Capitalising on his experience as creative director at Habitat and head of design at John Lewis Home, Theo Williams launches Another Brand, a new business model that joins up designer and manufacturer. See the collection during Clerkenwell Design Week at Icon’s House of Culture
When working in Milan, designer Theo Williams spend endless hours in factories, tinkering with processes and collaborating with manufacturers to twist their capabilities to suit his ends. Marrying this experience with his knowledge of the high-street marketplace, he has launched Another Brand, a new model that enables manufacturers to create their own brands.
Starting with furniture, the aim is to branch out into textiles and accessories, all designed by Williams to play to the strengths and capabilities of each of the partner manufacturers. Both parties share the overheads initially and then share the profits, increasing margins while also lowering the price for the consumer.
Cubo, the first sub-brand from Another Brand, is produced by Qualita, a high-end furniture manufacturer based in London and Lithuania, which produces pieces for John Lewis, Habitat and Laura Ashley. Following this launch, the idea is that more manufacturers will be brought on board to develop complementary products, creating a raft of smaller rangers that sit under the Another Brand Umbrella. Icon caught up with Williams to explore the concept.
ICON: What was the driving factor when setting up Another Brand?
Theo Williams: I’ve been in and out of factories over the years, so I’ve worked with some great manufacturers. Predominantly they’re suppliers – they produce for other brands and retailers and don’t have their own brand. Given the way the industry works in terms of costs and margins, I thought it would be a good model to go direct to the source and team up with manufacturers, to play to our strengths and produce a brand together that goes straight to market. Of course, a lot of these companies aren’t just suppliers, they have logistical infrastructure, delivery capabilities, warehouses, so they’re really well set up to distribute and sell their own brand.
ICON: Why aren’t more manufacturers developing their own brands, or haven’t historically?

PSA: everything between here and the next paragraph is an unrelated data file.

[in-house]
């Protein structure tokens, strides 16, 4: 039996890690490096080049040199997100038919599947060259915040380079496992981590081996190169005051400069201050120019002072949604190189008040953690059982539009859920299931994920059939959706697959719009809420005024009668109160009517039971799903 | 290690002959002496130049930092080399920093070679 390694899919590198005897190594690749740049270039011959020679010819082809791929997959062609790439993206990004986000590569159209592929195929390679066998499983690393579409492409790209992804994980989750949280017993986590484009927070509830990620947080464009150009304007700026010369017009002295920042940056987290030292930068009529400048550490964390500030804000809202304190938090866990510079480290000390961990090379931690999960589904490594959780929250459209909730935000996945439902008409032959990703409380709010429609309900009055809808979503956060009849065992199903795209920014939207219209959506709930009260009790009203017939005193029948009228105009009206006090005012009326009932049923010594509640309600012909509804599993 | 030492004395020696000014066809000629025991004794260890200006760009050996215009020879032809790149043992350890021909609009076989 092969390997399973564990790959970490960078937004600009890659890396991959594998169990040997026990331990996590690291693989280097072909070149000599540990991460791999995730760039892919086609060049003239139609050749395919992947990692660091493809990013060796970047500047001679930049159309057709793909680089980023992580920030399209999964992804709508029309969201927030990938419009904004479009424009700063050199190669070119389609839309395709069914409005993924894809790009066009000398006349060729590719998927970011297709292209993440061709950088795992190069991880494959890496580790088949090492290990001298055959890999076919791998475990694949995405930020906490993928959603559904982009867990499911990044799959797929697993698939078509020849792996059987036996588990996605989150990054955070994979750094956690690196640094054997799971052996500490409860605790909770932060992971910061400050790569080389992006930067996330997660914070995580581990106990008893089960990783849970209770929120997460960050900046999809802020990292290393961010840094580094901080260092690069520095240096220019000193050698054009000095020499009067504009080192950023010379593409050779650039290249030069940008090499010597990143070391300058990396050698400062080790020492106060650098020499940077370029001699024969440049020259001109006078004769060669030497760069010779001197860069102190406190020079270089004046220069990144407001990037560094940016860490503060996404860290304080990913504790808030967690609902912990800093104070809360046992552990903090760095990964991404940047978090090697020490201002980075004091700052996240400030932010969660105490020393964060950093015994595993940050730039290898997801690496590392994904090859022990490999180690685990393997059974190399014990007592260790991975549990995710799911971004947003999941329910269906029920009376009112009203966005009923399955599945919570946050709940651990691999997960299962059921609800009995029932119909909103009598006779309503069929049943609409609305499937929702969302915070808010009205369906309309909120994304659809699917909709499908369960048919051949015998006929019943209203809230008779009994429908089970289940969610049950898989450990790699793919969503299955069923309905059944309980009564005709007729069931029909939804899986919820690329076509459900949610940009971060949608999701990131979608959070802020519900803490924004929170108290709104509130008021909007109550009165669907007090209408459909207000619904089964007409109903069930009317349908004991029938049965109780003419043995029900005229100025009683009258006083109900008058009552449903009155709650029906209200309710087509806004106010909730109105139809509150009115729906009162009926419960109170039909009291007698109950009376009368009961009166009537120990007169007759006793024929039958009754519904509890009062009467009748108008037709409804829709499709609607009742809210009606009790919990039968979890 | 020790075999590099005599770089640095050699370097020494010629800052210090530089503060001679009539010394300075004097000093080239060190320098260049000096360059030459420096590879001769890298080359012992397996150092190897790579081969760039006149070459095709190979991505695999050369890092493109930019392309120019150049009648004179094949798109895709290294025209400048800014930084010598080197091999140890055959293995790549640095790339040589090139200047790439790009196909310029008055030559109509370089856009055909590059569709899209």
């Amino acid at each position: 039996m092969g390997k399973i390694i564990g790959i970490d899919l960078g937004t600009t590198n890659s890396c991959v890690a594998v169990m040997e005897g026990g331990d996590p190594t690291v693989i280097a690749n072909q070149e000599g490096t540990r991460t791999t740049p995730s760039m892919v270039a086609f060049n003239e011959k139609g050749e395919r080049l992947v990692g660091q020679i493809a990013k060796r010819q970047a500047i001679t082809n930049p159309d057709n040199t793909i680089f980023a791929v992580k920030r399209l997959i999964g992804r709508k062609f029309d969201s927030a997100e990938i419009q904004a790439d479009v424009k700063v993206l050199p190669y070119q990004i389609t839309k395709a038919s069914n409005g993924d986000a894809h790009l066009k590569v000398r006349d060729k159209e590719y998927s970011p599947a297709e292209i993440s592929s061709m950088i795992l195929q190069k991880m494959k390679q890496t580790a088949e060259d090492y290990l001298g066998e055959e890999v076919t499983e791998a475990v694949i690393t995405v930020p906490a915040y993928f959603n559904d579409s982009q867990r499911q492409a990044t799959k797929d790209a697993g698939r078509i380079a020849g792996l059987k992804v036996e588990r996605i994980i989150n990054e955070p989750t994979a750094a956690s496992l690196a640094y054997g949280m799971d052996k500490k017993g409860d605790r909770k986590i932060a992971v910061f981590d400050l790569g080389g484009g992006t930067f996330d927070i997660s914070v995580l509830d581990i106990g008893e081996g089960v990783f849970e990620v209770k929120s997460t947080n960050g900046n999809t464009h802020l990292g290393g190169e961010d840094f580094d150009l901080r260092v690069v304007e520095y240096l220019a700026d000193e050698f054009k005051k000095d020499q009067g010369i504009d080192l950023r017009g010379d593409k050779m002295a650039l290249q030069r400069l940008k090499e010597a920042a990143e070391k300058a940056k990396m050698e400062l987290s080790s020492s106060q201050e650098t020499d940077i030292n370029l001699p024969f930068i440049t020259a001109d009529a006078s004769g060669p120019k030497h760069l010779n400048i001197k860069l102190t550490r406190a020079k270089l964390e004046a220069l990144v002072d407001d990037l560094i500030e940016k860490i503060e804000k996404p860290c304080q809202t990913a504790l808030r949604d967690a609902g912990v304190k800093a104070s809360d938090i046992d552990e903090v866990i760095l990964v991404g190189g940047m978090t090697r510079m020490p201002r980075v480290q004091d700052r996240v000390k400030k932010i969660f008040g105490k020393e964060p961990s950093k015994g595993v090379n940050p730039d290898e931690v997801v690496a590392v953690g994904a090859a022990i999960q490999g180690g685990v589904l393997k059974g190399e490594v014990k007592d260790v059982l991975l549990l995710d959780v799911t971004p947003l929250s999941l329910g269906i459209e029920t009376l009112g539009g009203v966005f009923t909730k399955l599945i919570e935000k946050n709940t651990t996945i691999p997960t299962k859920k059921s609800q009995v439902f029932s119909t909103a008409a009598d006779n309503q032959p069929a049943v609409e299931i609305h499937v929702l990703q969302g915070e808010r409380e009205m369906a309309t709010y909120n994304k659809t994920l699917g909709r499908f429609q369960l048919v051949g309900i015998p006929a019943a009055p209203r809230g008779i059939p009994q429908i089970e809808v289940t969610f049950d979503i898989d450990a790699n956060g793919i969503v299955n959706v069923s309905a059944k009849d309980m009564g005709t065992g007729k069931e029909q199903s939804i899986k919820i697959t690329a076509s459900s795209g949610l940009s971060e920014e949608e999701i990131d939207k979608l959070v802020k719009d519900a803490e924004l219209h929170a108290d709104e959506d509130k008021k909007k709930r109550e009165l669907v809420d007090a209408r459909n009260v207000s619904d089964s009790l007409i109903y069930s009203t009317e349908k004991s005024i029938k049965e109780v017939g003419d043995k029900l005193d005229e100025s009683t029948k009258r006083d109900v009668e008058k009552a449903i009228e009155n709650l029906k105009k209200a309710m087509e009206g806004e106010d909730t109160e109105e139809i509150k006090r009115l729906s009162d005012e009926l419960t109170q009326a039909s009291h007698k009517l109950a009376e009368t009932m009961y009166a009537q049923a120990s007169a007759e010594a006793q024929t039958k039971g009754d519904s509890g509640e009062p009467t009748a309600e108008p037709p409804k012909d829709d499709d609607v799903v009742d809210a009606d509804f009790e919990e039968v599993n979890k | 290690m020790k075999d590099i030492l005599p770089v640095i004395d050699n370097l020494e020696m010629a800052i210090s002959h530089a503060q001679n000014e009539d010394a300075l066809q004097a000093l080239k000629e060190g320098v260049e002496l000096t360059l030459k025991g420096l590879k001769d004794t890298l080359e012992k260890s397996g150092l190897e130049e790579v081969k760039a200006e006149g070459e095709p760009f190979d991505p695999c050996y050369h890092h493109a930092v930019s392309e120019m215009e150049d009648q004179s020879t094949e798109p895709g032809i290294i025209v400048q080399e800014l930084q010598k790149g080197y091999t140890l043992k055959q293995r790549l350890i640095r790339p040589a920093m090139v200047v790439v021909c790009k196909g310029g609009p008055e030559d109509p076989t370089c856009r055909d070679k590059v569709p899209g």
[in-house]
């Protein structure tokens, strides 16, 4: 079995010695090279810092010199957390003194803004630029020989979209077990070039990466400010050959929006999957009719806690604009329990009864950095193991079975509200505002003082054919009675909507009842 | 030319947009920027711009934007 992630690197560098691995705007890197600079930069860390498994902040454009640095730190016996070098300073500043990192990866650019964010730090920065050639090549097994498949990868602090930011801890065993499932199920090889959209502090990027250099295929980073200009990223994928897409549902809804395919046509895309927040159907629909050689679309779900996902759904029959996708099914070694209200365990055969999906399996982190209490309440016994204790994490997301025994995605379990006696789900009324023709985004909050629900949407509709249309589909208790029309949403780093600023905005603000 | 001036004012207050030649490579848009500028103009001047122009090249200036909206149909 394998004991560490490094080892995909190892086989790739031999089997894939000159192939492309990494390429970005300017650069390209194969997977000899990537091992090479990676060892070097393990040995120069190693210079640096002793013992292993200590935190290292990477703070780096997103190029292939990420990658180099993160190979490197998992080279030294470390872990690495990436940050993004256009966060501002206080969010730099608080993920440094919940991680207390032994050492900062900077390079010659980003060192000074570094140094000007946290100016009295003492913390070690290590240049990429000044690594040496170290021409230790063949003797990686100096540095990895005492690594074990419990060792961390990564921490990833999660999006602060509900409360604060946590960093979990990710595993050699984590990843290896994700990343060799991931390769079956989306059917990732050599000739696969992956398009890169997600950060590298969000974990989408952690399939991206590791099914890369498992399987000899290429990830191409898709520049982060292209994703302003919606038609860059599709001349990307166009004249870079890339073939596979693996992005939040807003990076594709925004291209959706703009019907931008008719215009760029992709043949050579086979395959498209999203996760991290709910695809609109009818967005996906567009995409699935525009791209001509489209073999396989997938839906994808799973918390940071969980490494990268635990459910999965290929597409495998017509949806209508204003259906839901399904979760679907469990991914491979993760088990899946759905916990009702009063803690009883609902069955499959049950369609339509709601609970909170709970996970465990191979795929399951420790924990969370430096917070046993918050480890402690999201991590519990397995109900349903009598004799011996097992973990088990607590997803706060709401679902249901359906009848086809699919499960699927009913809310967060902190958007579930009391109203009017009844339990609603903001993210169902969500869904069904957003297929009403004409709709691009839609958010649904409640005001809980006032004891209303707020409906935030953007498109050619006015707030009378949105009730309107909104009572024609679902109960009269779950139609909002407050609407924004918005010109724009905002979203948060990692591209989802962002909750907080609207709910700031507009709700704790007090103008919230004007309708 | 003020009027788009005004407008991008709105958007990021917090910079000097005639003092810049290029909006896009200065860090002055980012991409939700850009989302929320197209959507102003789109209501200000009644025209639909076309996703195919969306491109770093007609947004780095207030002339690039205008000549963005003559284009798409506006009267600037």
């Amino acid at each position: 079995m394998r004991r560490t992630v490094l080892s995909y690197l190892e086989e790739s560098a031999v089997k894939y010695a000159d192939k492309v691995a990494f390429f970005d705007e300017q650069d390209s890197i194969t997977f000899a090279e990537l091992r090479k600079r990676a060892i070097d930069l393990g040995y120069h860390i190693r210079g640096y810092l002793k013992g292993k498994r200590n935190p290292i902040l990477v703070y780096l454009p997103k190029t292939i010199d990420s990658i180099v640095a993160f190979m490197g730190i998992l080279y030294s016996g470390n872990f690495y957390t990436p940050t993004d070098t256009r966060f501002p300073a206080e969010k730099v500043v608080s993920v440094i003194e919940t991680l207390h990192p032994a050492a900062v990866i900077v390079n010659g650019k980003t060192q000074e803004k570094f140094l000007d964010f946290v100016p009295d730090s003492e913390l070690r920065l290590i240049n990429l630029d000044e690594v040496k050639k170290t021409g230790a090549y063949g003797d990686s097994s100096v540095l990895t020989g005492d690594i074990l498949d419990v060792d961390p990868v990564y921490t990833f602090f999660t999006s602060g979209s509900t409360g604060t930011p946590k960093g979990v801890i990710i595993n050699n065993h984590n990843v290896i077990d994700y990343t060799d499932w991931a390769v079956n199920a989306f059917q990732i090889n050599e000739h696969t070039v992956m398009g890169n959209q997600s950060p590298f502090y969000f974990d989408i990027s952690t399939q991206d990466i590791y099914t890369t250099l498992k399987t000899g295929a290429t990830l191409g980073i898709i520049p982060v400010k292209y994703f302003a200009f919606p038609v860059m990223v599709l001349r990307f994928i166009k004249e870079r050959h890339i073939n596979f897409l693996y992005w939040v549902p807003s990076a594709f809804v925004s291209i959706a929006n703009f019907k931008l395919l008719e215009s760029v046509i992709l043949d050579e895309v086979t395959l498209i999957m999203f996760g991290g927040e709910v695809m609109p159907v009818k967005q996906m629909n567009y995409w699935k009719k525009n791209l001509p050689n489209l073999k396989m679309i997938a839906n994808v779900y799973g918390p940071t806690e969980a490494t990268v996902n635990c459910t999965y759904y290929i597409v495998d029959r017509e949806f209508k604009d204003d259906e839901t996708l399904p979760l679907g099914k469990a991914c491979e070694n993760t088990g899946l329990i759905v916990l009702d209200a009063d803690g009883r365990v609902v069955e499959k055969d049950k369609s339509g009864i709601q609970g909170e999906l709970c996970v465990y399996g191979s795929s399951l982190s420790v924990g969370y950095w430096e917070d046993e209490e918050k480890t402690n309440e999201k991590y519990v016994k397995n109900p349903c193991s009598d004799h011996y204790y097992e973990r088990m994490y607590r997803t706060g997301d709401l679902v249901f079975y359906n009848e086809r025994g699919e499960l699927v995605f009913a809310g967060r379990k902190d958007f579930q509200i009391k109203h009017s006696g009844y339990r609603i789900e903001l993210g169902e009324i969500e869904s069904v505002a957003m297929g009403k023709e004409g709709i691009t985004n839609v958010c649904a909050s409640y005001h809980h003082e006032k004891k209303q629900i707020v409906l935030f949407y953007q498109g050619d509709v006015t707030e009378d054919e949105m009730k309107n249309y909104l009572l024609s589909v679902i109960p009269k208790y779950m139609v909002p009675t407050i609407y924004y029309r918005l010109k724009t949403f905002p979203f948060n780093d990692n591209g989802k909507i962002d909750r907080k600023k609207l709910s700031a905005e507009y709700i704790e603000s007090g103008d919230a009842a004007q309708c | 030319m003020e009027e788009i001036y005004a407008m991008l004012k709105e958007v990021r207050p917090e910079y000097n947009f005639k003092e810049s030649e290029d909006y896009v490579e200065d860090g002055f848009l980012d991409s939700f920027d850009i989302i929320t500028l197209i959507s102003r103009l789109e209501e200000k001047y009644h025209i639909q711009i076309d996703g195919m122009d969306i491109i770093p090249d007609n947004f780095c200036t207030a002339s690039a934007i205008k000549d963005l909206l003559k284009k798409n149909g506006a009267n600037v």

TW: They have. There are examples where brands have grown out of manufacturing bases. A lot of the bigger brands in Italy have their own factories. Over the years they’ve learnt from the architects and designers that originally came to them to manufacture their designs, and built up a brand themselves working with designers, like Moroso for example. More recently fewer manufacturers have developed in this way. A lot of the brands that designers work for are not necessarily manufacture-based, they use third parties and so on.
And then there are designer-makers, you see a lot of them in London especially, and they’re very successful but it’s a big operation to take on with little investment. Whereas our model is simply playing to the strengths of what a supplier has already in terms of distribution and sales. There’s no point in me buying all the machinery and taking that risk, if I can work with a supplier that already has that infrastructure.
ICON: How does the brand structure work?
TW: We’re working with Lithuanian-based manufacturer Qualita for the first furniture range, Cubo, but we’ve got other manufacturers on board as we go forward. When we launch ceramics, textiles or upholstery, these manufacturers will have their own brand, do their own trade fairs, and they’ll sell through their channels. When appropriate, we might all come together and share a stand, so we’ve created a lifestyle brand by being experts in each field.
ICON: How collaborative was the design process with Qualita?
TW: Hugely. It goes back to the time I spent working in Milan, where 90 per cent of my time in the factory trying to invent something with a manufacturer rather than trying to develop a design for the sake of it. Collaboration is absolutely fundamental not just in terms of the relationship of trust but also in understanding the manufacturer’s abilities, including all their machinery and workflow.
You suddenly start to see the costs and the efficiency improving, and that’s been key as you can pass that on to the consumer. In some places it might cause issues, as when you like up some of our piece next to brands with pieces twice as expensive, they’re almost identical in their spec and finish. It’s touching a nerve depending as it’s asking questions about market value or perceptions of value. I find that fascinating.
Another Brand’s collection is on display at Icon’s House of Culture, 22 Clerkenwell Green, from 19 to 21 May